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Winners announced for 2017 Shapiro Essay Revision Contest

On its 28th anniversary, the participants of the 2017 Shapiro Essay Revision Contest went head to head for one of the 15 cash prizes.

“Over the past 10 years, the participation in this contest has grown from 100 students to 200 participants with an increase in contestants every year,” said Dr. Deborah Coulter-Harris, senior lecturer in the UT Department of English Language and Literature, and director of the contest for the 10th year.

This year, the winners are:

• Celine Schreidah, sophomore biochemistry major, $500;

• Judy Daboul, senior biology major, $400;

• Isabel Abu-Absi, sophomore global studies major, $300;

• Dustin Johnson, senior chemical engineering major, $200;

• Colleen Anderson, junior paralegal studies major, $100;

• Logan Brooker, freshman pharmacy major, $75;

• Amy Beerbower, freshman nursing major, $75;

• Patrick Dillon, freshman finance major, $75;

• Allison Fair, sophomore adolescent young education major, $75;

• Matthew Goldman, junior film/video major, $75;

• Riley Goodell, freshman mechanical engineering major, $75;

• Jenna Lykins, senior bioengineering major, $75;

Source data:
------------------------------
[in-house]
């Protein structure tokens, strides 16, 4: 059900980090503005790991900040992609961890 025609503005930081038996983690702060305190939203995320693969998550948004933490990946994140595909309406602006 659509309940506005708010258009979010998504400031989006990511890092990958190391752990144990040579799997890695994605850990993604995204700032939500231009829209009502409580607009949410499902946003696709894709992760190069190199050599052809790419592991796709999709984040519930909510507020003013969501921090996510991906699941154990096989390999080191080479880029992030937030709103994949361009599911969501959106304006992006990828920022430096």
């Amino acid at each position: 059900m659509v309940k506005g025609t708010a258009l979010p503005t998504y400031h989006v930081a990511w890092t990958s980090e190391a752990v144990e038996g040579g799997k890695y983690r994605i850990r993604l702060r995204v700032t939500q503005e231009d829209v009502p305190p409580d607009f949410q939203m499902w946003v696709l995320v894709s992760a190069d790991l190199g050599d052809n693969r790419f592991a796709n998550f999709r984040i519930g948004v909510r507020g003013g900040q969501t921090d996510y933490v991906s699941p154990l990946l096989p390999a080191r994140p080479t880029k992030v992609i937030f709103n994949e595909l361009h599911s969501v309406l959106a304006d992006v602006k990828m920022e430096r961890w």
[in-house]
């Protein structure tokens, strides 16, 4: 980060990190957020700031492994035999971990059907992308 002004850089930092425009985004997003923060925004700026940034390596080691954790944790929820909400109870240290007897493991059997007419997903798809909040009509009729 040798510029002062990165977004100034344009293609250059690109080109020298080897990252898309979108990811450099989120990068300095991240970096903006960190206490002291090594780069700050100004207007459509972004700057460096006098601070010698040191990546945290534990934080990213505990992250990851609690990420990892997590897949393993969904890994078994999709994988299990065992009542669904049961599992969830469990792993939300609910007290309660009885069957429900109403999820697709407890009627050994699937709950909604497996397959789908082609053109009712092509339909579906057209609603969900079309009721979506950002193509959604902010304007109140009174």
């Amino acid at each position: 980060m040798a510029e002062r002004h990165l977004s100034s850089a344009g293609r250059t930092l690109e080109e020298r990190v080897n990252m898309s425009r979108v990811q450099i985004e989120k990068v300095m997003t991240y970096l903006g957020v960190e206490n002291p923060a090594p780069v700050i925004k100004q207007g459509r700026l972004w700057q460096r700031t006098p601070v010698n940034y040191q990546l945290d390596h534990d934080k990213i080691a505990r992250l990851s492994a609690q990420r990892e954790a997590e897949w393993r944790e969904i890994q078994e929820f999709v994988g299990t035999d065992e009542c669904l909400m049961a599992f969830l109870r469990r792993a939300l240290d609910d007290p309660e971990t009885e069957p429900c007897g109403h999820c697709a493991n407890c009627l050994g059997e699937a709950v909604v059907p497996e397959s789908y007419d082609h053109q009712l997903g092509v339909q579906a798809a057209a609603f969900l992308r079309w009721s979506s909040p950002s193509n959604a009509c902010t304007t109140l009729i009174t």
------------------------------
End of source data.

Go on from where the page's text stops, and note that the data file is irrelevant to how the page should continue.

• David Morris, freshman exercise science major, $75;

• Jacob Watson, freshman civil engineering major, $75; and

• Philip Zaborowski, junior English major, $75.

Winners of the competition will be invited to attend the Shapiro Festival gala in April.

“Dr. Sara Lundquist, Dr. Anthony Edgington, and I are so heartened and pleased that so many students who entered the contest represented a great variety of academic disciplines and departments across campus,” Coulter-Harris said. “Accurate, strong, creative and analytic writing is at the forefront of all academic research and expression.”

Lundquist is associate professor and chair of English, and Edgington is associate professor of English and director of the Composition Program.

Named after Dr. Edward Shapiro, professor emeritus of economics, the Shapiro Essay Revision contest seeks to recognize students for the craft of good writing. Prize money from the contest helps to defer the cost of tuition, fees and books for UT students.